Rewritten contracts cause unrest at MCMH

ELLSWORTH — Dissatisfaction among doctors has been a pre-existing condition at Maine Coast Memorial Hospital, according to two providers connected with the facility. That condition was exacerbated by recent changes made to practitioners’ contracts.

The two providers who spoke to The American said some physicians are leaving the hospital as a result of that feeling of dissatisfaction, though the president of Maine Coast Memorial said the contract changes have not resulted in the departure of any doctors so far.

“A few doctors have signaled their intent to leave the organization, but at this time all physicians are still employed and caring for patients at Maine Coast Memorial Hospital,” said MCMH President John Ronan, who is also the president of Blue Hill Memorial Hospital.

Ronan said Maine Coast Memorial recently made changes to contracts with its doctors in an effort to achieve consistency throughout the hospital’s parent organization, Eastern Maine Healthcare Systems (EMHS). Ronan said that a periodic review a few months ago found some of the contracts at MCMH were not consistent with other hospitals that are part of EMHS, which the Ellsworth hospital joined two years ago.

Though he declined to discuss specifics, Ronan said a “variety of things were looked at” by the EMHS legal team in the contract review process. He said “there were changes that were made” to the contracts, noting that EMHS has a standard template that covers issues including compensation and benefits.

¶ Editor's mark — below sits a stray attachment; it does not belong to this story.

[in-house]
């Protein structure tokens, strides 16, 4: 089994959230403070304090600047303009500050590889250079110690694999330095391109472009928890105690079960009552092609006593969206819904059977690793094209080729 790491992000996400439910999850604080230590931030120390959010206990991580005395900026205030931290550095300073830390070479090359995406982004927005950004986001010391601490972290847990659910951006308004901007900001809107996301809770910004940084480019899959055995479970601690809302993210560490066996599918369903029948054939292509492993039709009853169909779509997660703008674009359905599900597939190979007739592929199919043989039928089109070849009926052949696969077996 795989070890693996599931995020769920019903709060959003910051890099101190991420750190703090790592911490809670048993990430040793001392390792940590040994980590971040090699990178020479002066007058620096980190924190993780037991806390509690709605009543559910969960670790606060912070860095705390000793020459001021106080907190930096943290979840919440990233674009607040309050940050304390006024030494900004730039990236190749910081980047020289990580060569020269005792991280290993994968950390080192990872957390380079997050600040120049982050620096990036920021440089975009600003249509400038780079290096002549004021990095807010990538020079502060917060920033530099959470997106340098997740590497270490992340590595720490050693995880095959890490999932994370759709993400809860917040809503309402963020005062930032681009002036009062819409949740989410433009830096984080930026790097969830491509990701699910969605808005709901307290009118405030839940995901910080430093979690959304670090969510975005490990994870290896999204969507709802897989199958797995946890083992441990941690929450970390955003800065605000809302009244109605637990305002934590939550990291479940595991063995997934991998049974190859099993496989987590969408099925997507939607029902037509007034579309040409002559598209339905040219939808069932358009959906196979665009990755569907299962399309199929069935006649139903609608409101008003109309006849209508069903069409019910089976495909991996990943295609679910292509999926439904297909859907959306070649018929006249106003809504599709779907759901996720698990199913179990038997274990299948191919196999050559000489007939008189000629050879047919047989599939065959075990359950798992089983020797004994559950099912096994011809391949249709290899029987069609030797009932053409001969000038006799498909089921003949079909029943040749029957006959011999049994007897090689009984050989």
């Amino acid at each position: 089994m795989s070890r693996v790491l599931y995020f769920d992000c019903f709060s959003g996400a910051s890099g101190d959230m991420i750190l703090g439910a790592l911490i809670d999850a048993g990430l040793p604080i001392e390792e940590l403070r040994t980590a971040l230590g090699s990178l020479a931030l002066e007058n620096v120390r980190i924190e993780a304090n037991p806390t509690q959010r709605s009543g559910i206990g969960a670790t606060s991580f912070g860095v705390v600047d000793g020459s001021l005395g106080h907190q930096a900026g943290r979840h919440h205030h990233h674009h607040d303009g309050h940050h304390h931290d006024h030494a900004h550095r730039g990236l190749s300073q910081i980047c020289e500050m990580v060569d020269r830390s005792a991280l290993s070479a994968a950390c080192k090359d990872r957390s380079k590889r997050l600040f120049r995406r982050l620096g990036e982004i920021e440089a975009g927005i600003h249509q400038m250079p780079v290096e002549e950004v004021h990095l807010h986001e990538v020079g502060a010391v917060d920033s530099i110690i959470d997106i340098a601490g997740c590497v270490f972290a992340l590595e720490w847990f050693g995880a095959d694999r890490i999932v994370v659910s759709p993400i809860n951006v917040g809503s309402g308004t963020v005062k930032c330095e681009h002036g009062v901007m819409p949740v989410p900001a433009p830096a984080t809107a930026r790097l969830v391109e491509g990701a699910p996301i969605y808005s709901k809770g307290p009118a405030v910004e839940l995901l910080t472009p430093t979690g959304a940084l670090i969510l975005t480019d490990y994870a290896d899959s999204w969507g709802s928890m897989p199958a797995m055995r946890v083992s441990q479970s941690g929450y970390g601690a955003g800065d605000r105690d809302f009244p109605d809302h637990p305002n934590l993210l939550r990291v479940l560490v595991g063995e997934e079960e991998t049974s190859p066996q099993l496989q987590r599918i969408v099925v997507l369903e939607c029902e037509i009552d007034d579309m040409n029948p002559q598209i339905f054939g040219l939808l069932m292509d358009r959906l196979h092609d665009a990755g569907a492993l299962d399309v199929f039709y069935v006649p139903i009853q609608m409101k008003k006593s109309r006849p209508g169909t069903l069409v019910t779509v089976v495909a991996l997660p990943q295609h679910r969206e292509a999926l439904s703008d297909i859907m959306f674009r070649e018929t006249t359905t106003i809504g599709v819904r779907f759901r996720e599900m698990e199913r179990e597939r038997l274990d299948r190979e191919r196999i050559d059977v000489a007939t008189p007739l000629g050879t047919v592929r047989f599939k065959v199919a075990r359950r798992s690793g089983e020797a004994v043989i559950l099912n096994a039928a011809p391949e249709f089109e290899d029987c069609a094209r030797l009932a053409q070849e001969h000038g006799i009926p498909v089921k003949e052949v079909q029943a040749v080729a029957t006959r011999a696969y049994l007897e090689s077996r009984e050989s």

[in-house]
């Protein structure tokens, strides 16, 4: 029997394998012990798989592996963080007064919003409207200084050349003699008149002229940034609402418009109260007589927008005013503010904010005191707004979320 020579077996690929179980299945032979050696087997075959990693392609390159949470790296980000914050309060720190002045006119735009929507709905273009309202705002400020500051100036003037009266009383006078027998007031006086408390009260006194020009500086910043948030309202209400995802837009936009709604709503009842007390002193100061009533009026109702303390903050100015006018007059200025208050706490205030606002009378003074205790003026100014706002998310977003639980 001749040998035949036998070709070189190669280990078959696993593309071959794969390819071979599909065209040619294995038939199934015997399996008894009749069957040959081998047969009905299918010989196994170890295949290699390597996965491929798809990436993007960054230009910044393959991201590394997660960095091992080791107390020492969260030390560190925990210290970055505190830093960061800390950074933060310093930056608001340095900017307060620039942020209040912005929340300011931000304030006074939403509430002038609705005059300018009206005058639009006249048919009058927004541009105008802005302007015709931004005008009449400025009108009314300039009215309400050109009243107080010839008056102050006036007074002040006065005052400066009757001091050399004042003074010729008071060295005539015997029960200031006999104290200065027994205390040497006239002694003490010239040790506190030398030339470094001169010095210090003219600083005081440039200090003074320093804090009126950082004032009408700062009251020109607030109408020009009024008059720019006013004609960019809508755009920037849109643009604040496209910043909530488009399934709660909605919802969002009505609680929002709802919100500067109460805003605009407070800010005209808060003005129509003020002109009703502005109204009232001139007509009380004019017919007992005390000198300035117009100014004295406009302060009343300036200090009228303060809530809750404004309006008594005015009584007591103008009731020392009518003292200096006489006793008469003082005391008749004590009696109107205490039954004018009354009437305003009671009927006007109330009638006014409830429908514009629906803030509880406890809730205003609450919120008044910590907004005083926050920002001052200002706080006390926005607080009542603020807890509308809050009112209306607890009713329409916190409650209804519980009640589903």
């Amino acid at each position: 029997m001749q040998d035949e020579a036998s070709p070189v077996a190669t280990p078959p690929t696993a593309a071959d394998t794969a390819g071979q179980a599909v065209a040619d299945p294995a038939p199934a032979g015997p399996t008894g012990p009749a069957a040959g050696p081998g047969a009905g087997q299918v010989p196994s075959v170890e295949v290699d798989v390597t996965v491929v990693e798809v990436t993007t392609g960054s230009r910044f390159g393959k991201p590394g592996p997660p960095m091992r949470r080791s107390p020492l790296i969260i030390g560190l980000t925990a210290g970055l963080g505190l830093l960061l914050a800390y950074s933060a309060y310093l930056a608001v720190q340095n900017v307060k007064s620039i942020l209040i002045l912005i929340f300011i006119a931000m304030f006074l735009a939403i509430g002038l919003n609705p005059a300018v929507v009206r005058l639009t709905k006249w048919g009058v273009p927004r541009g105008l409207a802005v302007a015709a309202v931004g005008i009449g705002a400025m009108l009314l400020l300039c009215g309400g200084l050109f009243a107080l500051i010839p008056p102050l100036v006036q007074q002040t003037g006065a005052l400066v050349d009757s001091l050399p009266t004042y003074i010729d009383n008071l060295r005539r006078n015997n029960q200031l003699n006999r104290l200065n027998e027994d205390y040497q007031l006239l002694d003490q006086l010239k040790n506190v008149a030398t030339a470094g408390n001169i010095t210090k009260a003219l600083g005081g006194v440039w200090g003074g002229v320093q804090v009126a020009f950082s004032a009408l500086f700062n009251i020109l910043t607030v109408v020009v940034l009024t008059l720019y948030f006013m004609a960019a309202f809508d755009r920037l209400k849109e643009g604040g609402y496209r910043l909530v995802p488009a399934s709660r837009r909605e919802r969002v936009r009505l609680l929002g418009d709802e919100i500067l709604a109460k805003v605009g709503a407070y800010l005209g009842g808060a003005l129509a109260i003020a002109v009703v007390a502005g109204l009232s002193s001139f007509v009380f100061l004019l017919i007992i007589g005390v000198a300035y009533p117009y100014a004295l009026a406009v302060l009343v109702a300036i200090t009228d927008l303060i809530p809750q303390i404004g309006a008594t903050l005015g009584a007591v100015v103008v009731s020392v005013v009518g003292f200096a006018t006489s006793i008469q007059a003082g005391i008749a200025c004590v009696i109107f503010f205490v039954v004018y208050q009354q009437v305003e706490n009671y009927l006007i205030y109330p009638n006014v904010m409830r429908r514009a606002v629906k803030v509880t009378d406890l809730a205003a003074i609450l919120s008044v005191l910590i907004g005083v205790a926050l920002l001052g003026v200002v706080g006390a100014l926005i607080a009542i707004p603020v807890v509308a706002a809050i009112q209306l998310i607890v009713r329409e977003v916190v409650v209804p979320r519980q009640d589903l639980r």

“We have approximately 50 to 55 employed doctors that were part of that process,” Ronan said.

Dr. Craige Williamson, an orthopedic surgeon specializing in upper extremities, is not one of those doctors. He was formerly employed by Maine Coast Memorial but now has his own private practice, Maine Coast Hand and Shoulder. He works in both Bangor and Ellsworth. His office here is housed in the Maine Coast Memorial complex on Union Street.

Williamson came to work in Ellsworth 22 years ago because he saw MCMH as “a gem.” He said “bad blood” between providers and the hospital administration began to develop years ago but has “accelerated” since Maine Coast joined with EMHS. He cited a feeling of “a lack of respect for providers” as a root cause of that bad blood.

“I think the biggest problem is that they don’t understand the value of good people,” said Williamson. He left the employ of Maine Coast about a year and a half ago “out of disgust” and after being asked to make changes to the way his practice was run.

Williamson said that when Ronan attended a recent medical staff meeting, he “came into a room full of bees.”

Dr. Margaret Blom is an ophthalmologist who is affiliated with, but also not employed by, MCMH. Like Williamson, she spoke of dissatisfaction among members of the medical staff.

“I know a lot of unhappy people, people who are complaining that they’re losing their jobs because of the merger,” she said. “They’re heading for places where they can get better hours and more pay.”

Like Williamson, Blom said she believed Maine Coast’s joining with the larger, Brewer-based system made an existing problem worse.

“I don’t think the merger with EMHS made it any easier on the employees,” she said.

Williamson said the issue of staff leaving has manifested itself in two departments in particular, emergency and anesthesiology. Ronan said there were several departures from the latter department, one for personal reasons and a couple of others when people went to work at other EMHS member hospitals.